© OKOCHA OBED

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DEMOCRACY IN NIGERIA: AN EPOCH OF TWO SAILORS?

Today, March 15, 2017, makes it the third day that our President receives papers and assumes his official duties as the number one citizen of our dear Nation. It is true that for over 52 days, our President has been away for matters that must have been health related. With warmness is he presumed welcome to his base despite the transparent mendacious attempts by our leaders that he was hale and hearty. This paper will be centered on the constitutional implication of Pr. Buhari’s express directive that his Vice continues amidst his presence. That we have two presidents in Nigeria is not the case, but it is one that seemed to exist before the arrival of March the 13th. Without further dillydallying, in pronto should some things be stressed.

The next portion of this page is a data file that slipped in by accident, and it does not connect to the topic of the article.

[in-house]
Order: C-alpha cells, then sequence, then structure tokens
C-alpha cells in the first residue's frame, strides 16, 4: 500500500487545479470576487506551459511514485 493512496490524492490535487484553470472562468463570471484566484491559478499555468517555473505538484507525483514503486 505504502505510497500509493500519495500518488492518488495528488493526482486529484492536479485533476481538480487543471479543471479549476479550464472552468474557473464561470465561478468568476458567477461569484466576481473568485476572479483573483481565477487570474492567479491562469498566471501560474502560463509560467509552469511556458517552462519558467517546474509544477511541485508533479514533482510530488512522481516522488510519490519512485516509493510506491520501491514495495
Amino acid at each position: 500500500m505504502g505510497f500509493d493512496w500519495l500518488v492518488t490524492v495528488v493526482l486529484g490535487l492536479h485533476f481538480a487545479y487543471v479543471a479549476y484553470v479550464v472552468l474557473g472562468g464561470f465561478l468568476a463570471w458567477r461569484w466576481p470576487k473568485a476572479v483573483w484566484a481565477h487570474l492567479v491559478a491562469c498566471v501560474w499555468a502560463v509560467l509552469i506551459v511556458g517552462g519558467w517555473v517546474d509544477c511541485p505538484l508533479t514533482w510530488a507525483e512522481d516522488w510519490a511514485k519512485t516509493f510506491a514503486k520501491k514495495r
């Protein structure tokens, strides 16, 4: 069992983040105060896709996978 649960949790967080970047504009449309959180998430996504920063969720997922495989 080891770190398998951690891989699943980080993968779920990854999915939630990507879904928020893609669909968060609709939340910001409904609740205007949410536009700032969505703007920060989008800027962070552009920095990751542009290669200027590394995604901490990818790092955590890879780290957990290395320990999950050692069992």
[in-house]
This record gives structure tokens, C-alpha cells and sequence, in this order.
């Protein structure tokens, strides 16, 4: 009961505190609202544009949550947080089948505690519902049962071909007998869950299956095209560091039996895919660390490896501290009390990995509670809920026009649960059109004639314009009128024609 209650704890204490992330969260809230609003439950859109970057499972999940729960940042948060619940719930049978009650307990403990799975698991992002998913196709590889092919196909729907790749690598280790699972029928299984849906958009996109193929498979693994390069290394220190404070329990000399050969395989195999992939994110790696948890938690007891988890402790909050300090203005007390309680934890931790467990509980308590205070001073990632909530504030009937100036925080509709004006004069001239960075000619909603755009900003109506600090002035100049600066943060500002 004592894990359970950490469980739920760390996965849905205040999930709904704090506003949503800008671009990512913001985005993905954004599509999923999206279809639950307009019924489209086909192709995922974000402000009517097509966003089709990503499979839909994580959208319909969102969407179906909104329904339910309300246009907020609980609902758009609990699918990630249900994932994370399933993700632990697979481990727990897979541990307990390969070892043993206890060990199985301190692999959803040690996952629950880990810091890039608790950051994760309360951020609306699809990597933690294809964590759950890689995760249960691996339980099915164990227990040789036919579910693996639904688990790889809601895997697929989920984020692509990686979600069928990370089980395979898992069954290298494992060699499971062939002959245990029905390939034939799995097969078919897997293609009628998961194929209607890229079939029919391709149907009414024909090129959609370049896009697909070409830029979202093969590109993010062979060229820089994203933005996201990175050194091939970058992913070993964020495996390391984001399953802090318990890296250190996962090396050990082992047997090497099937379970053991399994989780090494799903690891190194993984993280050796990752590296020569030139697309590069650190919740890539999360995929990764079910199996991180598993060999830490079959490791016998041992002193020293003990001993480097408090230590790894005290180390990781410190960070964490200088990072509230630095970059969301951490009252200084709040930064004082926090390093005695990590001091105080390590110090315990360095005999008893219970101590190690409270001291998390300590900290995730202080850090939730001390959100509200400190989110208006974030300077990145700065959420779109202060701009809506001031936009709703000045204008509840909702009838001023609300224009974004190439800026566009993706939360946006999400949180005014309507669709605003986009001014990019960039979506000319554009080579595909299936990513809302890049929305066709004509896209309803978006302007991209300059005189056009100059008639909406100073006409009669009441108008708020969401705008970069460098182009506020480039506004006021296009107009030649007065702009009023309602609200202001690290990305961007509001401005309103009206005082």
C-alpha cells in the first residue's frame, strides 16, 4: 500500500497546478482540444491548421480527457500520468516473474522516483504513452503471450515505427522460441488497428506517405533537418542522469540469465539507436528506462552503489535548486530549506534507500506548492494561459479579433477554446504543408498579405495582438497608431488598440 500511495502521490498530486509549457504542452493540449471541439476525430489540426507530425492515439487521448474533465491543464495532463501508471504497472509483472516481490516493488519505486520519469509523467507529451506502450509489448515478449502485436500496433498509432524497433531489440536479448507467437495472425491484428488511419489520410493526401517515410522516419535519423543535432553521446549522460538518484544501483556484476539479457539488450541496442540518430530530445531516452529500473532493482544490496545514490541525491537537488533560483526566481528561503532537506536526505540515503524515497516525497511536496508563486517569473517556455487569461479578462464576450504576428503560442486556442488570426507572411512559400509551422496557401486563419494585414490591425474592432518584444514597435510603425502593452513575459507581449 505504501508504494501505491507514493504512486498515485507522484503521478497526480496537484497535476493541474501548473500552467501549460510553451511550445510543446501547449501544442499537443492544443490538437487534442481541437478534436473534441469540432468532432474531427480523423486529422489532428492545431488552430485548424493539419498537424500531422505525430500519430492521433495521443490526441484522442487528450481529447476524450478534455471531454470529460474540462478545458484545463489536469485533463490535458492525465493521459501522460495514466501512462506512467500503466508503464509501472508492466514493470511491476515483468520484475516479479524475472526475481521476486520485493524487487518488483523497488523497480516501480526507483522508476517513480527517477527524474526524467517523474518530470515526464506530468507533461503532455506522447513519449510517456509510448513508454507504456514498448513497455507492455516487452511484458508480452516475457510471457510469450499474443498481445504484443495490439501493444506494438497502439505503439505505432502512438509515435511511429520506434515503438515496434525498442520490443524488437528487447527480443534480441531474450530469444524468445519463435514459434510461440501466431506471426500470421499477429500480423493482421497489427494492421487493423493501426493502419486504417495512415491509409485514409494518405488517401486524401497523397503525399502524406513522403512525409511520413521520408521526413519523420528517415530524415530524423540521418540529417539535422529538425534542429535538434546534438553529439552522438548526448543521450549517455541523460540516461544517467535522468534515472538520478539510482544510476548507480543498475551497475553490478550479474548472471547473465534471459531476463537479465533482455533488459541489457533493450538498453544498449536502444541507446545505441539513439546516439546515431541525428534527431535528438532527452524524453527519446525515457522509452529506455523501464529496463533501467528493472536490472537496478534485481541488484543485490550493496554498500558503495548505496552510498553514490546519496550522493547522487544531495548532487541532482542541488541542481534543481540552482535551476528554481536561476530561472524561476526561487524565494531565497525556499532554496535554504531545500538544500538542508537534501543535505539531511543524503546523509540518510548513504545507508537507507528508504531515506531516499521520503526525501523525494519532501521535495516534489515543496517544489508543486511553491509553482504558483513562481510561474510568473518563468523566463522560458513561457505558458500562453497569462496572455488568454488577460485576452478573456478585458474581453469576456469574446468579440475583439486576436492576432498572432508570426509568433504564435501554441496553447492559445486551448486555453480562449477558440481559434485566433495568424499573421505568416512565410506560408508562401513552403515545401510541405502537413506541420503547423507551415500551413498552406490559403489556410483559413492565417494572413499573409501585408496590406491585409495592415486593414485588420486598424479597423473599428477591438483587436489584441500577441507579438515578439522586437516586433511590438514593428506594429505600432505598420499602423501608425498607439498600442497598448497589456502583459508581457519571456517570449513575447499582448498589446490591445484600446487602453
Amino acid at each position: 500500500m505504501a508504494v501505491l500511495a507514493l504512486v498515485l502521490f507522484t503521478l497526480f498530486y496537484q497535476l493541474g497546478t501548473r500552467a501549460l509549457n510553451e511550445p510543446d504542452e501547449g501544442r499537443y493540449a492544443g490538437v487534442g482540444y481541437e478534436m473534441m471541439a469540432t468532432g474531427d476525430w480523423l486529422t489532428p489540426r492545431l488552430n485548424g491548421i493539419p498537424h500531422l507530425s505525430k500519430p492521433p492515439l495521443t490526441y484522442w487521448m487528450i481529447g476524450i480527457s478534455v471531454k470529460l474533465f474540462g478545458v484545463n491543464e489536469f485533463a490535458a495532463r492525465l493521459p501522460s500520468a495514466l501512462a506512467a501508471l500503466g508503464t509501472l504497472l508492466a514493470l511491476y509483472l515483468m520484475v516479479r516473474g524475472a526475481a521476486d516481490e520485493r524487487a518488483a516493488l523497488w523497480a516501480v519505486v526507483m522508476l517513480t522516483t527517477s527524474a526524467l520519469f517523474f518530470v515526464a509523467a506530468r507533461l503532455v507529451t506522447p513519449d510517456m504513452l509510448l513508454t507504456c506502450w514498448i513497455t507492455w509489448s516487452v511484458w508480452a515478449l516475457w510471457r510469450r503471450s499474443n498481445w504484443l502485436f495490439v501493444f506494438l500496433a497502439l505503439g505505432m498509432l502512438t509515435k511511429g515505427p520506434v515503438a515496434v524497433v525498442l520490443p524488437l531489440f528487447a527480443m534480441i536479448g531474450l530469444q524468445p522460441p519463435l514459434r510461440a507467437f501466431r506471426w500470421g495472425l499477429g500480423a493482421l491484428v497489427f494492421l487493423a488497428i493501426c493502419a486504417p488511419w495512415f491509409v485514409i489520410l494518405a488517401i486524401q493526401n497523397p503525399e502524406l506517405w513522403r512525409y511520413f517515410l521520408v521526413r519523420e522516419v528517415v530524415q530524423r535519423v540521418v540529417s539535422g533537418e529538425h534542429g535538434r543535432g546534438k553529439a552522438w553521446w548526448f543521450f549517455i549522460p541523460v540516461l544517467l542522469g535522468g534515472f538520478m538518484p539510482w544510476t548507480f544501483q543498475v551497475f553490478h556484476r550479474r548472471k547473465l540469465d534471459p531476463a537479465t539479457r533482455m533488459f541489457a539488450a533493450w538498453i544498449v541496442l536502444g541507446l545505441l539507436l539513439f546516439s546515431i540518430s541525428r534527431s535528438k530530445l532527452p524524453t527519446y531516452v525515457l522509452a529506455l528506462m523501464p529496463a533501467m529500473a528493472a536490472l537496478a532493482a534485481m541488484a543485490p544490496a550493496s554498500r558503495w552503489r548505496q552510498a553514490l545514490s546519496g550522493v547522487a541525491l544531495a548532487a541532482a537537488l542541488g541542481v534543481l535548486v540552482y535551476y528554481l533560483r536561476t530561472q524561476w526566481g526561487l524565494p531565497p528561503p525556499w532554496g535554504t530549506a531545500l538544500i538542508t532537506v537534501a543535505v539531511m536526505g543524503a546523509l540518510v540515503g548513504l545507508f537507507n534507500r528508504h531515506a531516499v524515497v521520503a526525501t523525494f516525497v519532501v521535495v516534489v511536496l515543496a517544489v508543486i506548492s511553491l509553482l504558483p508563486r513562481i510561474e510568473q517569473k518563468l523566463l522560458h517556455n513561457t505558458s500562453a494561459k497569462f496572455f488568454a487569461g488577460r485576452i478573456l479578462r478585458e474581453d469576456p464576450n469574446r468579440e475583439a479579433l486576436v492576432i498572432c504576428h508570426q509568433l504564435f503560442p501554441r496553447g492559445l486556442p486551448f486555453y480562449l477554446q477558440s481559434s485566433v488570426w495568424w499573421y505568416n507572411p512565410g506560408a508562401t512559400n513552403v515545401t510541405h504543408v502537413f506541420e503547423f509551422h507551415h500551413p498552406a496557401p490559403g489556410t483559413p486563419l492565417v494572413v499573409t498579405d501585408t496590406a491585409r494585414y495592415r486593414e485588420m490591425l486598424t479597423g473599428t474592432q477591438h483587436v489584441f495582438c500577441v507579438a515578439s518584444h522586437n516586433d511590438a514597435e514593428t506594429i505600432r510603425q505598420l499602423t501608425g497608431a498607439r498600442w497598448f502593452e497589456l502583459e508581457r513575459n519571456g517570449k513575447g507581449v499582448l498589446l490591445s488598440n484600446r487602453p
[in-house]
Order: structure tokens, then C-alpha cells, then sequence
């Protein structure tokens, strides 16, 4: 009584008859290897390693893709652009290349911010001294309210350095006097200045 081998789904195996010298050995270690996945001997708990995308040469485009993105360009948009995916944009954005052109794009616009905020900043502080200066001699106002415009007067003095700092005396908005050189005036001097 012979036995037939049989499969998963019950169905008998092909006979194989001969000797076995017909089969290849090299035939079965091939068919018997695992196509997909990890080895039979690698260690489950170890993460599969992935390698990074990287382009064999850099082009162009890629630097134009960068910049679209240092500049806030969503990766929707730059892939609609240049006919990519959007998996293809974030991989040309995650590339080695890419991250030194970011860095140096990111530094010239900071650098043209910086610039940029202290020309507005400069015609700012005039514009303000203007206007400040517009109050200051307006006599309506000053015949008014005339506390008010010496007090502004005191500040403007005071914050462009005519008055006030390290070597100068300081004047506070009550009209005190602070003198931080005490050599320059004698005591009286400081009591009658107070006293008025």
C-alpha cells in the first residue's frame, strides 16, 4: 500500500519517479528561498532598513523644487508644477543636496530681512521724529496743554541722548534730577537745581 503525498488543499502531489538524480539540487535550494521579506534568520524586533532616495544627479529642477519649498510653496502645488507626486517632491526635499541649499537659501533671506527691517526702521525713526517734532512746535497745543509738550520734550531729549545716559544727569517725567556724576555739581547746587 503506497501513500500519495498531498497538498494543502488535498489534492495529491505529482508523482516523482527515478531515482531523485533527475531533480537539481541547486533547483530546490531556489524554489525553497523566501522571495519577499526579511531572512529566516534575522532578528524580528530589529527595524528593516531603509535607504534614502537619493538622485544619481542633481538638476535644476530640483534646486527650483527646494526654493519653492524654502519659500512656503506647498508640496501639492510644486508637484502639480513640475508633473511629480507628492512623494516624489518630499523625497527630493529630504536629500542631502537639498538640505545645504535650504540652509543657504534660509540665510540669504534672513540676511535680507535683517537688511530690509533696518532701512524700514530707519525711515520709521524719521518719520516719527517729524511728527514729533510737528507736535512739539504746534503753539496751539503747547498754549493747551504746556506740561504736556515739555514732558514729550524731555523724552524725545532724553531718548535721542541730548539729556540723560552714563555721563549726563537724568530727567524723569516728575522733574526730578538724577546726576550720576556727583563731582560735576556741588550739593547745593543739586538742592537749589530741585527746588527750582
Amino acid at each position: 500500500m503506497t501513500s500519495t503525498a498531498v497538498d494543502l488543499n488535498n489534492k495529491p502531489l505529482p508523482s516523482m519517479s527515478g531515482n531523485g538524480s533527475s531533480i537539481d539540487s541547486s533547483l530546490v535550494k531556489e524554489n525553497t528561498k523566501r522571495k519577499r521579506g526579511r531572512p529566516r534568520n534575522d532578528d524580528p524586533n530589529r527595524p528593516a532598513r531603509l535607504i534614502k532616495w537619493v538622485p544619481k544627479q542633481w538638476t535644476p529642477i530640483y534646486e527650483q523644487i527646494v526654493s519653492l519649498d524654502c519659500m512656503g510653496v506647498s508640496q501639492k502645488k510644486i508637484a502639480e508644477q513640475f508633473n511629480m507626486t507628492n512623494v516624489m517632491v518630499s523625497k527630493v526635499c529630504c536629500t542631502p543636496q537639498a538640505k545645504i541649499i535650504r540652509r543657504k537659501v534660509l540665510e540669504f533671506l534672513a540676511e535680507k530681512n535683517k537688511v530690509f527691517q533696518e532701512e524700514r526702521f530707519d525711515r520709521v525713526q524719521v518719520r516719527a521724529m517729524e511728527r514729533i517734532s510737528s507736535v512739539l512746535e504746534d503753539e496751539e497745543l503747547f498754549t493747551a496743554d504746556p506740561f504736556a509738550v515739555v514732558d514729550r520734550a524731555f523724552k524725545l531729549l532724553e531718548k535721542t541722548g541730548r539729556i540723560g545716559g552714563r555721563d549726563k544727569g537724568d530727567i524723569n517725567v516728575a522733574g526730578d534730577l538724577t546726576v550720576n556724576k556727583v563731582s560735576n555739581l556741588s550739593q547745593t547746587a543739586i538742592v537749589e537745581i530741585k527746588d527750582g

Throughout the history of Nigeria under the democratic regime, there was no such thing as two sailors governing the whereabouts of a sole ship. A thorough research in parts of the world under democracy’s influence had the 1976 Presidential election in United States derogate from the “one president for all” idea though due to circumstance the 12th amendment did not envisage. It was a matter that involved the court ruling in favour of Hayes. It was by slim margin that Hayes (republic) defeated Tilden but crucial was the point of inauguration. Due to fear of a rowdy and life threatening environment, Hayes chose everything be done in stealth and even earlier; the big question remained whether there were two presidents as the incumbent still enjoyed a short time before the formal handing over took place. The rectification was necessary; the 20th amendment was the troubleshooting instrument. The question remains, did Pr. Buhari have the power to grant full powers in his Vice? This question was very necessary before the 13th day of March. The purpose of this piece is thus to answer the curiosity nursed by Nigerians. The purpose is to stress the constitutional implication of the ruckus that hit every famous street in Nigeria. Without demur, the president was not out of the fresh words of s.145 CFRN 1999 since he transmitted a written declaration to Senate conveying, loud enough, his readiness to resume office. But what was really ear-itching that got even legal practitioners divided?